Detroit Grand Prix Contract Talks Race On

Dawn Uhl-Zifilippo/WDET


Volunteers, local business owners and protesters assembled at the Belle Isle Boat House as organizers of the Detroit Grand Prix formally submitted their proposal for a new contract to the Michigan Department of Natural Resources. The event’s current contract to race on the island has expired.



The new contract proposal includes a pledge by race organizers to increase their own fee they pay to hold the event on Belle Isle by 50 percent, bringing the annual cost $300,000.  It also offers an additional $50,000 yearly for a project of the Michigan DNR’s choosing and $35,000 for non-racing events on the Grand Prix’s paved paddock area. That slab of concrete has been a bone of contention for some activists who say it destroys the natural beauty of the island.


The new contract proposal also includes a commitment to decrease the amount of time the event impacts the island.  It states the time to build the temporary track on Belle Isle would average 8.33 days for every mile of barrier erected. That would  make it one of the most efficient set-ups of any major temporary race track in North America.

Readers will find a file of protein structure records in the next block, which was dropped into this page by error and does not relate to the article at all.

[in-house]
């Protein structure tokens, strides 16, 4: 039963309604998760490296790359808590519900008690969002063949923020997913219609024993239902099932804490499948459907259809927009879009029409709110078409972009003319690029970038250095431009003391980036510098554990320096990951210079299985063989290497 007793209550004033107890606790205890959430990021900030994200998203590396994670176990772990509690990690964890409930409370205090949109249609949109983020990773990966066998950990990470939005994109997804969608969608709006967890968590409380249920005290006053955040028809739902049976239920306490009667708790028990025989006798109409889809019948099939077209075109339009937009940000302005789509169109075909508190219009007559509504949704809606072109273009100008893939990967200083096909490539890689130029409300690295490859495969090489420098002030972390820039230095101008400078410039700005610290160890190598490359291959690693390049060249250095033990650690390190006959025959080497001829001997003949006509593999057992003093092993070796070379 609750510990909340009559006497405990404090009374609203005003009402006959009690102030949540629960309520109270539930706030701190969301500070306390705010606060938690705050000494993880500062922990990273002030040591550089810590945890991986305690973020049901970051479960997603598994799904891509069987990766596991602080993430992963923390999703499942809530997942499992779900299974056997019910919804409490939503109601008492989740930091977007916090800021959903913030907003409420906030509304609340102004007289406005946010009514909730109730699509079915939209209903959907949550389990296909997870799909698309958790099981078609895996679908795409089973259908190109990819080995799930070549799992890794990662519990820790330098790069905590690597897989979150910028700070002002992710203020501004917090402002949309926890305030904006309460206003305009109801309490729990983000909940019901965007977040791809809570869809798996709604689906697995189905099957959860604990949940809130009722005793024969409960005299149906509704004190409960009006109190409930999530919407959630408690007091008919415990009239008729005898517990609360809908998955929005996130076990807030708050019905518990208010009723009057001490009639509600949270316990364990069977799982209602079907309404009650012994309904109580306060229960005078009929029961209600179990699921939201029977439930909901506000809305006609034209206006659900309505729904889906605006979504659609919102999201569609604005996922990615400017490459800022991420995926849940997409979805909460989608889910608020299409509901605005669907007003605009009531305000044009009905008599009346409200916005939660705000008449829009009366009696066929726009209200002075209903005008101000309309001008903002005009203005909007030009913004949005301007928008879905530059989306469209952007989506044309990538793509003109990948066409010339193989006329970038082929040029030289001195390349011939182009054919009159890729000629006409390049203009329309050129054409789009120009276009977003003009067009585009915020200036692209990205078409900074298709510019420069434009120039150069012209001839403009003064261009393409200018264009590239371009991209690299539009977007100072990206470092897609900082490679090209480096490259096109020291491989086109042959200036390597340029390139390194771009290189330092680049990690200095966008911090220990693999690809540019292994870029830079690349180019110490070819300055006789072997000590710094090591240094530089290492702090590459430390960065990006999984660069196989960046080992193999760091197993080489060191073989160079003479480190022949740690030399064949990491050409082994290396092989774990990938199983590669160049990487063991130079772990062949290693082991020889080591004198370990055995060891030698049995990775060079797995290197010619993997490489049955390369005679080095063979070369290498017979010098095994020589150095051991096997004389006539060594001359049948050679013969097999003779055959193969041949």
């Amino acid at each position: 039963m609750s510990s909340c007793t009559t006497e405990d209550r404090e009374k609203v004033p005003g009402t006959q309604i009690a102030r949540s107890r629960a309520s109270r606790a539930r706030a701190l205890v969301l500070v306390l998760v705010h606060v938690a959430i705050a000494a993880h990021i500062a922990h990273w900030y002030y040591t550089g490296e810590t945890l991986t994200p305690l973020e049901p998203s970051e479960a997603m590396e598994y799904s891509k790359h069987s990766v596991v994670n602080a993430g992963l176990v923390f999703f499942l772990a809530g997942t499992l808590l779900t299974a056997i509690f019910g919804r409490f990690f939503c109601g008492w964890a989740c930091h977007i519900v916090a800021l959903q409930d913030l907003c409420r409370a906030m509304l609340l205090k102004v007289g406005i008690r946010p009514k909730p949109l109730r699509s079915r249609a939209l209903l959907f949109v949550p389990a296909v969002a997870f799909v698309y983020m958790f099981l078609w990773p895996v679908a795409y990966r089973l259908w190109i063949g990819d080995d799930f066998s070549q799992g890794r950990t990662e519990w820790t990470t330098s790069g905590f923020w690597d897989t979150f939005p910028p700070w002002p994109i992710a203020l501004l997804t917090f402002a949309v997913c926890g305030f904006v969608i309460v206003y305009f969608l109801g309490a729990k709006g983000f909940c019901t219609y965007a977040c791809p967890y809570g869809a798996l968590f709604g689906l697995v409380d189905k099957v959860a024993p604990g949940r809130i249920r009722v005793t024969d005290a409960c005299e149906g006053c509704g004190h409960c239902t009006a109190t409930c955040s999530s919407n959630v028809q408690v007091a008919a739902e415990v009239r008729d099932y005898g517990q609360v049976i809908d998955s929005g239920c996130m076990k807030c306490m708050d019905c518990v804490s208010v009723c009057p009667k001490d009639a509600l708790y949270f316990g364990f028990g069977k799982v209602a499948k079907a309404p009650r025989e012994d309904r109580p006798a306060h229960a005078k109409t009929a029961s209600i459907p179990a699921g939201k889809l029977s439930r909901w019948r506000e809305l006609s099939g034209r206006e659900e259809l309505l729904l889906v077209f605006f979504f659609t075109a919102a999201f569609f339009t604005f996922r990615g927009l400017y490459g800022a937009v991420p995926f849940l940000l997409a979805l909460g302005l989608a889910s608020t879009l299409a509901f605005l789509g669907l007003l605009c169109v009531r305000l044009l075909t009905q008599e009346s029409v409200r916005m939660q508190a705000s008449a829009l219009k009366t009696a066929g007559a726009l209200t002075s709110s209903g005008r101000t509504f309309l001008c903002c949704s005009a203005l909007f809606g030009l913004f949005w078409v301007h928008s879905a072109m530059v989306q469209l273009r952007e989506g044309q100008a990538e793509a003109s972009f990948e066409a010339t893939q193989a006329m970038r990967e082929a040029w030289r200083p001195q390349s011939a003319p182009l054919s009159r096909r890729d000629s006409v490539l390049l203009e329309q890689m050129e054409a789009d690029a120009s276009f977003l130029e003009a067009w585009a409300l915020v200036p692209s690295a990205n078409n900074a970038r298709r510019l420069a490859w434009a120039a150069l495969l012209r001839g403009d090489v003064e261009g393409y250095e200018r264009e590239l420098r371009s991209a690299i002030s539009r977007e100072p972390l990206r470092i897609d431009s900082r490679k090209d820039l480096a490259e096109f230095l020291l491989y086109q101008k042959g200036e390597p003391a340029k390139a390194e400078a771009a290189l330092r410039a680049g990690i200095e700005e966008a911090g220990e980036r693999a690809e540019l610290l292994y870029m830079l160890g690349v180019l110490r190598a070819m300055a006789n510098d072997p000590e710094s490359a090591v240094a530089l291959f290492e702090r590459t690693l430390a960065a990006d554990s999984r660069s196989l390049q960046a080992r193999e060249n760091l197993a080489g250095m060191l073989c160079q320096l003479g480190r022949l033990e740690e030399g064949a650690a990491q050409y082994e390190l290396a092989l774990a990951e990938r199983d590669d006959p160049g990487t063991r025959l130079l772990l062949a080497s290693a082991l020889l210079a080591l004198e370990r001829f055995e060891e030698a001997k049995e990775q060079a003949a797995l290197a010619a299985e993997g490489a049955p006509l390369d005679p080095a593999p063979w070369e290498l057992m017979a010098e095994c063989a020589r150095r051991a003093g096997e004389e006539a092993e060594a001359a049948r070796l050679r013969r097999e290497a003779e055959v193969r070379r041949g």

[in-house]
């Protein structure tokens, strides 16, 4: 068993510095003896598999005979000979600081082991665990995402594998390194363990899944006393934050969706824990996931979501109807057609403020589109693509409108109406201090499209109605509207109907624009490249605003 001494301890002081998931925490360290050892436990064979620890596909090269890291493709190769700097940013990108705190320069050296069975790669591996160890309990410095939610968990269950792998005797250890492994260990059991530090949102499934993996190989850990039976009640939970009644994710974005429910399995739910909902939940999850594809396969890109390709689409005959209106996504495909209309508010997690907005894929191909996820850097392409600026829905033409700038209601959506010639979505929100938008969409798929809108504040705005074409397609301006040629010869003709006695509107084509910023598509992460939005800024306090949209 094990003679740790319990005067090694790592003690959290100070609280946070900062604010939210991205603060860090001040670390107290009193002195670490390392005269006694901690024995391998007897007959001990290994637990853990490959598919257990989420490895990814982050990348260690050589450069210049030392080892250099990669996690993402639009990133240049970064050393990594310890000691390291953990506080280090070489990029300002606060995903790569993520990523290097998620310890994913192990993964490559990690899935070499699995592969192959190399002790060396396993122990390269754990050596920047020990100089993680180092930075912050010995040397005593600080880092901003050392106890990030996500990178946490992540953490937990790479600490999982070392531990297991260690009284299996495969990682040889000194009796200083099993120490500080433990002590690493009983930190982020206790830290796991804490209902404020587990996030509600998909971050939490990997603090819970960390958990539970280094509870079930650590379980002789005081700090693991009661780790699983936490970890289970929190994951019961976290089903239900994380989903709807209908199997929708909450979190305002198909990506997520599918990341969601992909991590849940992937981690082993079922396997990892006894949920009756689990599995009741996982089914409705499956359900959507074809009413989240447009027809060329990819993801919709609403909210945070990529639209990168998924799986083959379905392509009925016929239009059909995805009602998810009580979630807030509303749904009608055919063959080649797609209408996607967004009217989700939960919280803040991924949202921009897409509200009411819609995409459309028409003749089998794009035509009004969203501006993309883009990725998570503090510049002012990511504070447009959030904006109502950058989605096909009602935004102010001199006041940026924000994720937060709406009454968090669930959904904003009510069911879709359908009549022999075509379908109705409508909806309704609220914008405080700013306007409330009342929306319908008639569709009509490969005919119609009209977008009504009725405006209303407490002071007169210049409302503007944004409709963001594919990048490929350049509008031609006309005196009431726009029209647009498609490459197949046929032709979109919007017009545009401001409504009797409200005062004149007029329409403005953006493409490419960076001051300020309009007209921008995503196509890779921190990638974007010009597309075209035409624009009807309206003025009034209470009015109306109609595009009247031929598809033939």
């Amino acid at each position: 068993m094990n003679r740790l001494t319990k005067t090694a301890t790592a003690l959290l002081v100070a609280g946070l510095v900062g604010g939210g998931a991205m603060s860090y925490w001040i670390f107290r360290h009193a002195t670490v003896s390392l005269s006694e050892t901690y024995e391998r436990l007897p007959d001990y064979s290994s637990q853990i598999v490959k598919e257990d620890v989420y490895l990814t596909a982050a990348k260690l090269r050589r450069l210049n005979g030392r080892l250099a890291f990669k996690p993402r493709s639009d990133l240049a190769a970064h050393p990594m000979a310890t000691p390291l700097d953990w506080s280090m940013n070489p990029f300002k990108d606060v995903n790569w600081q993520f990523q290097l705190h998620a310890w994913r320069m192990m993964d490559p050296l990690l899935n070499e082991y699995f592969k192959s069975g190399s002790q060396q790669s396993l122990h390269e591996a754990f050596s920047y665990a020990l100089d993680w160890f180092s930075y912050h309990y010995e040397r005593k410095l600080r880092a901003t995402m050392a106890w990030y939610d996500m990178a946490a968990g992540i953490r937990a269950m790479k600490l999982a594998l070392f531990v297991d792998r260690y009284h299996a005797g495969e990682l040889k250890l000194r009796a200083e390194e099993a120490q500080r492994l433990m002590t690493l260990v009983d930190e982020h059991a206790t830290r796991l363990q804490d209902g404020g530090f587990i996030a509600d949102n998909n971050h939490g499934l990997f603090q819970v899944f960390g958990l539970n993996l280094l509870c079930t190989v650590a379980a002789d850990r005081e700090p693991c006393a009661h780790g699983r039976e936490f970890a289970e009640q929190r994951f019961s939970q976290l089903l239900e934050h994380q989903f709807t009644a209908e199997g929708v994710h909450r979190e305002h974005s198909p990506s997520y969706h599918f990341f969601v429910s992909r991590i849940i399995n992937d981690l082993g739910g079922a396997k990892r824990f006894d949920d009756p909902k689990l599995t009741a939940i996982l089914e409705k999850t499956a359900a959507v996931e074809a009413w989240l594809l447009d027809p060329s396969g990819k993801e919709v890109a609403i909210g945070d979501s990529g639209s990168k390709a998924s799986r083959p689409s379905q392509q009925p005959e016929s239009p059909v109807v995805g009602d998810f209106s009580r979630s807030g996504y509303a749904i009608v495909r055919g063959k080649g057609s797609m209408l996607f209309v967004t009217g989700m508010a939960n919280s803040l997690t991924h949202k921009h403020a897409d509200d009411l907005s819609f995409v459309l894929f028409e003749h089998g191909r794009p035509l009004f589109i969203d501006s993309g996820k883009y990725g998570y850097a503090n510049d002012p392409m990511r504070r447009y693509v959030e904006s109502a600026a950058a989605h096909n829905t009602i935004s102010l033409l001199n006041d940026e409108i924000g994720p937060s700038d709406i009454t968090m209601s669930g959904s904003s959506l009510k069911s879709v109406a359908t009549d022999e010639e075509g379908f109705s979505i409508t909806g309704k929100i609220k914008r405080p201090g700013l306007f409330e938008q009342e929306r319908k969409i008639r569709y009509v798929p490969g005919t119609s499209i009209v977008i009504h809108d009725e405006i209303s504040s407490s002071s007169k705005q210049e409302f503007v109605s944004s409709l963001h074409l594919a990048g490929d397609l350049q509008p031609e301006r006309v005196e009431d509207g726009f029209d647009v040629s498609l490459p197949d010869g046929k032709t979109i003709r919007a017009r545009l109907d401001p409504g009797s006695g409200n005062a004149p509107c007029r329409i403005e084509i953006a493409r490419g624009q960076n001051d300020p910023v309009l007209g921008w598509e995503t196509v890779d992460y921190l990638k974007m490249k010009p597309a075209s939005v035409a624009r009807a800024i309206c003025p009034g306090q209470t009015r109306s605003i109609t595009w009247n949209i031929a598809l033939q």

This year the Grand Prix was on Belle Isle for 65 days, nine days less than in 2017. Grand Prix President Michael Montri says moving administrative staff into the casino on the island, rather than placing them in trailers around the facility, helped reduce the set-up time.


You have to hook up power, you have to hook up telephone, you have to hook up internet to all those individual trailers,” he says. “We had over 25 individual trailers and put them in the casino. That simplifies the process a ton.”


But there is also opposition to keeping the races on the island. At a public hearing on the new contract many members of a group known as Belle Isle Concern voiced their unhappiness with the current site of the Grand Prix. One man from the group stood and turned his back on Belle Isle. The group’s coordinator, Sandra Novacek, says complaints about the Grand Prix disrupting Belle Isle has forced race organizers to respond.


They have to do anything they can to make themselves look better,” she says. “But the biggest favor they could do for residents of the area would be to go to a different part of the city and find an area that is disadvantaged that needs help.”


The DNR is now reviewing the Grand Prix organizers’ proposal and will announce whether the contract will be renewed at a special public meeting on August 2nd. The location for that meeting is yet to be determined.

Image credit: Jake Neher/WDET

About the Author

Alex McLenon

Associate Producer

During college he amassed four years of experience as a Zamboni driver and acknowledges spending far too much money on his CD collection.

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